JESUS WANTS ME FOR A SUNBEAM is an extraordinarily moving night at the theatre, with performances emotionally pitched to the narrative movements of the work, accessible writing which strikes at the heart and a multilayered thematic examination of a very difficult subject. But there is an underlying reality to this National Theatre of Parramatta production: it’s not about what happens in the room. It is about issues that will haunt the watcher’s sleeping and it’s about what the play begs of us, empathy inside the judgements and assumptions when a story hits the headlines.
In one room in a family home we meet the Pollards, a tight knit somewhat unusual family. They have been so, we understand, from the time Linda and Rick met. With the perfect family unit of an older boy, Ben, and a younger daughter, Emma known as Wol, the parents are very aware of the perils in life. In a presumption of protectiveness they have closed themselves off without withdrawing completely. Especially not from Linda’s parents, and Grandma and Grandpa are frequent visitors. And witnesses.
Because something has happened here and Ben, now grown, is trying to work out why. Through his eyes and the reminiscences of his father, the audience is slowly made aware of what has been sacrificed in the name of the children. It is never as it seems, this play, and such is quality of the writing from Steve Rodgers (adapted from the Peter Goldsworthy novella) that the narrative carries consistency of line yet is unpretentiously mysterious. The characters are completely understandable and the moral questions are enriched by this engagement. Continue reading JESUS WANTS ME FOR A SUNBEAM. GO.→
Featured photo – Simon Lyndon and Georgina Symes. Pic Patrick Boland.
From time to time, a play comes along that fits perfectly well in the psyche – enabling us to relax, enjoy, compare, empathise, sympathise, laugh and brood.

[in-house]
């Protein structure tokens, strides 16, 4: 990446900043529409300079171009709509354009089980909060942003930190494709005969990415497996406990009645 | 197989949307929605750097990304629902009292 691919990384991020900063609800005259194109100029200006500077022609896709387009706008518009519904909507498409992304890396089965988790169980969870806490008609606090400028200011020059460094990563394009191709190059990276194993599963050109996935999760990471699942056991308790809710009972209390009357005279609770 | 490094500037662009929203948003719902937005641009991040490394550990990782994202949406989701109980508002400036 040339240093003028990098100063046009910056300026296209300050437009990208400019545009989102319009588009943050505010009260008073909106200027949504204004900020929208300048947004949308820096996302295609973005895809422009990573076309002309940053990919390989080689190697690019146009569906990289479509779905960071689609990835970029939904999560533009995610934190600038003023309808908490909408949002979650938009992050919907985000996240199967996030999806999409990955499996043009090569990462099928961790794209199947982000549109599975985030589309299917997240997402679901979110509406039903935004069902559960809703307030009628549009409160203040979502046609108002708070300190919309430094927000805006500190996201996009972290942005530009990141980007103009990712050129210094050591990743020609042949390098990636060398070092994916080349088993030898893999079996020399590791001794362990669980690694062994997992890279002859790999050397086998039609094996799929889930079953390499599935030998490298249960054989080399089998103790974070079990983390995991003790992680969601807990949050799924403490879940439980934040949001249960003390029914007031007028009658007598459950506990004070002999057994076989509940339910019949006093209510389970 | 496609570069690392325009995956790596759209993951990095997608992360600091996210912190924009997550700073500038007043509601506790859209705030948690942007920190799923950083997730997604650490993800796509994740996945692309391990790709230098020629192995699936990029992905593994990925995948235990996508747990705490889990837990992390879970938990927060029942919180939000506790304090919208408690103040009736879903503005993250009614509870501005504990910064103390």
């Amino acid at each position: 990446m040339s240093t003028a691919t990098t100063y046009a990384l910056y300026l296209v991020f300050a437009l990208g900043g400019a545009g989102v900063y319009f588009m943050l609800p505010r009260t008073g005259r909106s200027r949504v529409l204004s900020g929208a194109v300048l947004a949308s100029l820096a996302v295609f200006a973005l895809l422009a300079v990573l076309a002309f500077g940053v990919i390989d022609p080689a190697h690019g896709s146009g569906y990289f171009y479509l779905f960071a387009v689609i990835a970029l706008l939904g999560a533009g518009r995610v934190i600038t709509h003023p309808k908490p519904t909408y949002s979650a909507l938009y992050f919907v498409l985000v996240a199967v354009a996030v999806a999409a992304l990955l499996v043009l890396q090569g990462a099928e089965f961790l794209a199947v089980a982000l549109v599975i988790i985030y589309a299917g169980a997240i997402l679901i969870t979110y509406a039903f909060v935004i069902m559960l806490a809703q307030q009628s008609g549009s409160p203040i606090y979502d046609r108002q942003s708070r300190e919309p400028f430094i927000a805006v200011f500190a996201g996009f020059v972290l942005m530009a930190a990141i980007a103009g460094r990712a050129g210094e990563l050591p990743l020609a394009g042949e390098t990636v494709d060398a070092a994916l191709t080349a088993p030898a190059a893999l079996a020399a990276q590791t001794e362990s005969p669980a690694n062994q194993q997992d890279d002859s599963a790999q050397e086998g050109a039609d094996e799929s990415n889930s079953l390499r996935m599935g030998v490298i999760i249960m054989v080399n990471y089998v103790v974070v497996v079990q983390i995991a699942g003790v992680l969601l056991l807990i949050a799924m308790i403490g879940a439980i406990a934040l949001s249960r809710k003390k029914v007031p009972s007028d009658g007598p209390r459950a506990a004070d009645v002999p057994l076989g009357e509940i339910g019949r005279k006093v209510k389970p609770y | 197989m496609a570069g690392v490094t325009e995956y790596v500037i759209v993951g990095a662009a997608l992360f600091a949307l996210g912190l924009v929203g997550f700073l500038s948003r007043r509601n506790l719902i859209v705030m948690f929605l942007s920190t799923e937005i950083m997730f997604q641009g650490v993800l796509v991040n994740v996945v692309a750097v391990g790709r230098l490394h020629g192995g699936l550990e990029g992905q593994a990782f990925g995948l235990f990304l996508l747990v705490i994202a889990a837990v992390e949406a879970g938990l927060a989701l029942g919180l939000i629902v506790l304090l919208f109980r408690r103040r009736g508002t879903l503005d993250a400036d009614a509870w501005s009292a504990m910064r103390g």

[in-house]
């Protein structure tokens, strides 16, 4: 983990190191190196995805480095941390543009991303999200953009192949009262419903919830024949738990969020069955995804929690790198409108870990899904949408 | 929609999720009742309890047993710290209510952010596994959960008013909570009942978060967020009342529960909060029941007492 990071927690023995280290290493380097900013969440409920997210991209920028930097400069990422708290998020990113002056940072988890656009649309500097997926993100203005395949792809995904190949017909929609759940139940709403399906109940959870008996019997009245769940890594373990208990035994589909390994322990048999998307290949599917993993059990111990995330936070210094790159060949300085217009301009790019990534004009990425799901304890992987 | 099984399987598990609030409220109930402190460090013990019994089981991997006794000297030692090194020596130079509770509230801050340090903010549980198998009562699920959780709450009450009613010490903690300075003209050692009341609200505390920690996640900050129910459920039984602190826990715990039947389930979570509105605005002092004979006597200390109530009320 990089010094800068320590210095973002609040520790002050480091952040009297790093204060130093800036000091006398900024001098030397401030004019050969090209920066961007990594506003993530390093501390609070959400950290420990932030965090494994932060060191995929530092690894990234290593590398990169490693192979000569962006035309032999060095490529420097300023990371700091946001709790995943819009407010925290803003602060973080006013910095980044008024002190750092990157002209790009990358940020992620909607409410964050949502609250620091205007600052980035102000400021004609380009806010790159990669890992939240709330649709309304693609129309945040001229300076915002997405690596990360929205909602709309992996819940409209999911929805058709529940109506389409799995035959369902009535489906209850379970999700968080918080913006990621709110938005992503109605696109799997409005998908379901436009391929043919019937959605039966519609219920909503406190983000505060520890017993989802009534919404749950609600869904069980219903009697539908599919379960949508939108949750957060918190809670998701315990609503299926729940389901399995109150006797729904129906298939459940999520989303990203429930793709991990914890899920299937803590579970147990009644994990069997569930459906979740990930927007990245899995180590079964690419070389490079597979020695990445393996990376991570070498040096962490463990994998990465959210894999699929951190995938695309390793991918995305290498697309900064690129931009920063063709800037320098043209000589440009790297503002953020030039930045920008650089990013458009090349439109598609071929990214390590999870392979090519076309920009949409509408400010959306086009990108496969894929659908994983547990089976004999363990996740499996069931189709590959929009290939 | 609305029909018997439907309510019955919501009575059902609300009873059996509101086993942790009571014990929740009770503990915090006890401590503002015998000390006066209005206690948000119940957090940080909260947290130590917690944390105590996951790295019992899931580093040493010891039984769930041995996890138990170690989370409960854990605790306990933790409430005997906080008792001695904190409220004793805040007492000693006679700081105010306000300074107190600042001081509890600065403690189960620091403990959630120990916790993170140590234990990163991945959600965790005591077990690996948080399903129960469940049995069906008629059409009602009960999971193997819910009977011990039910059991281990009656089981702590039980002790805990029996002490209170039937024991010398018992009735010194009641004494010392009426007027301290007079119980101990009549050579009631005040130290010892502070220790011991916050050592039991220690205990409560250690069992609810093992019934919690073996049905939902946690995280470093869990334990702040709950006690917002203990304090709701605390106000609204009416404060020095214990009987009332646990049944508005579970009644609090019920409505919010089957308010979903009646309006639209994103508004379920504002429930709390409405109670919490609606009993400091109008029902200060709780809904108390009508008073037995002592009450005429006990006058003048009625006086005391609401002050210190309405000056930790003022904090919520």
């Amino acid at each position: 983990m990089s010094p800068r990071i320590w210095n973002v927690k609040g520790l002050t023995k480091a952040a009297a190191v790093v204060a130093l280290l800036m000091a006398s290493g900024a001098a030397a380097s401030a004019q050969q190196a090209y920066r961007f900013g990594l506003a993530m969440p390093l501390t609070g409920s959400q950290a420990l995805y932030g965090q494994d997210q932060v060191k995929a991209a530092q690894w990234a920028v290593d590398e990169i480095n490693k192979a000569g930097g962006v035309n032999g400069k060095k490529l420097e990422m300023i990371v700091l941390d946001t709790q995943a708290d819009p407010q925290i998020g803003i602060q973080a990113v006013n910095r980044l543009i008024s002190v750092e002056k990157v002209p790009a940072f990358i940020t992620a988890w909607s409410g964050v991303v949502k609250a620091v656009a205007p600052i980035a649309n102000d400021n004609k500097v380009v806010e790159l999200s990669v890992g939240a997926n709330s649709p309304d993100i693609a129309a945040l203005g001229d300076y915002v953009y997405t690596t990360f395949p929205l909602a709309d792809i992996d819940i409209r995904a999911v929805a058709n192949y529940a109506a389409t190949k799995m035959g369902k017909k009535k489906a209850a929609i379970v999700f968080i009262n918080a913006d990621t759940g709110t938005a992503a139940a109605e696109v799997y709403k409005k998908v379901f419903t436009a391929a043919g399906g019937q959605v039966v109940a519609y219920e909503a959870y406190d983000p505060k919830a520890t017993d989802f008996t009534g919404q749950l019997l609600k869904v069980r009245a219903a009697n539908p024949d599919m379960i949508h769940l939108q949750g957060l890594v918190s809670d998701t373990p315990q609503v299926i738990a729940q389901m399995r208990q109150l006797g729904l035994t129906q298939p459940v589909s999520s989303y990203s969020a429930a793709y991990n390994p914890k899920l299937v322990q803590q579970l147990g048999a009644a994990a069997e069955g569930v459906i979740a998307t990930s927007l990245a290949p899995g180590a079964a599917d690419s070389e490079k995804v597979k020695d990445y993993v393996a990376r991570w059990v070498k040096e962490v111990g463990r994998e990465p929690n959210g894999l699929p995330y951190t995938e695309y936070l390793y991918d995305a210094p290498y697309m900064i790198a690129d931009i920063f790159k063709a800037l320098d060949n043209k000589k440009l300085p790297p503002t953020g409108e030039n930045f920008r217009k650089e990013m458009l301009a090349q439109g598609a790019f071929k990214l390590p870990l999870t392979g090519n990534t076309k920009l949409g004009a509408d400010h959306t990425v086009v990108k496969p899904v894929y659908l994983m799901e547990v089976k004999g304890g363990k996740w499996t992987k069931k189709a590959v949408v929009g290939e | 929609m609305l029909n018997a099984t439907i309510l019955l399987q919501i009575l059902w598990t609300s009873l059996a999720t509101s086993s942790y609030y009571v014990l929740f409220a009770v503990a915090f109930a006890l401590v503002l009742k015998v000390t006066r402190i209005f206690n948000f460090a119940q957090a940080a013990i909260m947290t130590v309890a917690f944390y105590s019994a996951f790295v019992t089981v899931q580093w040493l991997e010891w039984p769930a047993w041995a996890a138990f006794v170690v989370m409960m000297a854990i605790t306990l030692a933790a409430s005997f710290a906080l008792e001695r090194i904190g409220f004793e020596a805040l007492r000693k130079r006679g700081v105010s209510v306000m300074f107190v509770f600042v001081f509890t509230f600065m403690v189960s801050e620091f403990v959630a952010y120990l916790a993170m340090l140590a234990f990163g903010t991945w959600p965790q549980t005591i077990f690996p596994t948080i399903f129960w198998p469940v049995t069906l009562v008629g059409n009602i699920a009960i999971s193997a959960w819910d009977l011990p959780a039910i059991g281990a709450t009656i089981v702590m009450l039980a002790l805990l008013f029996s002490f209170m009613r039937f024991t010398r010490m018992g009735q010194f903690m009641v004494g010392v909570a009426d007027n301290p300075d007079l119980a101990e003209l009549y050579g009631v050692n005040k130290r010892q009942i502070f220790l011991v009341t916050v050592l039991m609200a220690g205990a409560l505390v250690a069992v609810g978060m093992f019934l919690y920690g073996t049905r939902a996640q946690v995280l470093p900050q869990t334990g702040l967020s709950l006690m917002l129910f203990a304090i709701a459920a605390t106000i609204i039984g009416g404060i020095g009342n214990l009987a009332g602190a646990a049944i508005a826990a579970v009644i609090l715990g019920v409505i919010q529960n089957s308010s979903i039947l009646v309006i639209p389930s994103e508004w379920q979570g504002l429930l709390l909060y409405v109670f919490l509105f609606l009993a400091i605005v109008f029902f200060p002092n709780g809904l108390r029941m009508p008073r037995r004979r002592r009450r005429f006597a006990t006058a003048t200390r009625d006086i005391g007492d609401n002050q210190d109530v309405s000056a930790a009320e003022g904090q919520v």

SUNSET STRIP, Suzie Miller’s latest play, empowers its audience. We know that we are not alone and mutual hope is the elixir of well-being.
It is a play about challenge, hope and families struggling with their imperfections whilst maintaining a deep sense of belonging and an unbreakable bond
Miller says of her play, “I wanted it to reflect how we bumble through life with all sorts of challenges, some of which will never be fixed or cured, but which we take on board and battle along with. There are also many funny and darkly ironic moments that come about even when we live with ‘everything going wrong’. I wanted to celebrate this because it is something we have all known and have experienced.”Continue reading SUZIE MILLER’S ‘SUNSET STRIP’ @ THE STABLES→
FOOD is a magnificent collaboration between Force Majeure and Belvoir St and was originally seen downstairs at Belvoir in 2012. The script has been devised by co director actor/playwright Steve Rodgers.(Warning there are at times lots of strong language) .The result is a glorious fusion of physical theatre, straight drama and dance.
Champion’s choreography includes everyday movement, and fragile, tender, intimate gestures incorporating orchestrated incidental movement in slow-mo: imagined vignettes; thoughts expressed, physically, aloud; gestures of tender, gentle touch the characters wish they could lavish on each other, if only it felt safe, permissible and possible to do so. Champion has gone for intense nuance rather than a theatrical-choreographic combination , yet she also features a small solo or interactive sequence in which the characters express their innermost authentic feelings, as they transcend the roles that they have been cast in.